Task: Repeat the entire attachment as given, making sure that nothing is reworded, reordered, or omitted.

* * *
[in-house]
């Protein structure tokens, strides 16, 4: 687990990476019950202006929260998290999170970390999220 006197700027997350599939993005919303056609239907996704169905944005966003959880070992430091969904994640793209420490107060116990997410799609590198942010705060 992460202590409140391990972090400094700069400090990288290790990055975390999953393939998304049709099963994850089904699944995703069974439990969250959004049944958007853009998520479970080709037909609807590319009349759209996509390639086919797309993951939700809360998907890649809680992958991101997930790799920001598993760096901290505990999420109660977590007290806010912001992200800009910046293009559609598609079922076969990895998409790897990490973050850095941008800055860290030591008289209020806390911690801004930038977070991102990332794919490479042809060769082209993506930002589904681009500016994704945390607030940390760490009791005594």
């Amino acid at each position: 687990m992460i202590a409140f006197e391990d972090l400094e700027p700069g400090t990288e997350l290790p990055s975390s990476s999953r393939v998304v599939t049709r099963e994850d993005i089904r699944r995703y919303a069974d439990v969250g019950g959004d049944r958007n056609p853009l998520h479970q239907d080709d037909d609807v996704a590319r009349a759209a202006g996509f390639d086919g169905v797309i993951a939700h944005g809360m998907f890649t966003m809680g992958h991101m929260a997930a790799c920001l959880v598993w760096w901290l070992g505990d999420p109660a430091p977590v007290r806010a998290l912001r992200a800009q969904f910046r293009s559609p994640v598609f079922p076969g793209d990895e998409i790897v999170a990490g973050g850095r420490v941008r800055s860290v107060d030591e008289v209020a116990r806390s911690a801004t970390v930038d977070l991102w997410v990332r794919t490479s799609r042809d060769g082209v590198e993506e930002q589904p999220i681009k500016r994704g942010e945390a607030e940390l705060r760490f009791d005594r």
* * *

[in-house]
């Protein structure tokens, strides 16, 4: 687990990476019950202006929260998290999170970390999220 006197700027997350599939993005919303056609239907996704169905944005966003959880070992430091969904994640793209420490107060116990997410799609590198942010705060 992460202590409140391990972090400094700069400090990288290790990055975390999953393939998304049709099963994850089904699944995703069974439990969250959004049944958007853009998520479970080709037909609807590319009349759209996509390639086919797309993951939700809360998907890649809680992958991101997930790799920001598993760096901290505990999420109660977590007290806010912001992200800009910046293009559609598609079922076969990895998409790897990490973050850095941008800055860290030591008289209020806390911690801004930038977070991102990332794919490479042809060769082209993506930002589904681009500016994704945390607030940390760490009791005594």
């Amino acid at each position: 687990m992460i202590a409140f006197e391990d972090l400094e700027p700069g400090t990288e997350l290790p990055s975390s990476s999953r393939v998304v599939t049709r099963e994850d993005i089904r699944r995703y919303a069974d439990v969250g019950g959004d049944r958007n056609p853009l998520h479970q239907d080709d037909d609807v996704a590319r009349a759209a202006g996509f390639d086919g169905v797309i993951a939700h944005g809360m998907f890649t966003m809680g992958h991101m929260a997930a790799c920001l959880v598993w760096w901290l070992g505990d999420p109660a430091p977590v007290r806010a998290l912001r992200a800009q969904f910046r293009s559609p994640v598609f079922p076969g793209d990895e998409i790897v999170a990490g973050g850095r420490v941008r800055s860290v107060d030591e008289v209020a116990r806390s911690a801004t970390v930038d977070l991102w997410v990332r794919t490479s799609r042809d060769g082209v590198e993506e930002q589904p999220i681009k500016r994704g942010e945390a607030e940390l705060r760490f009791d005594r």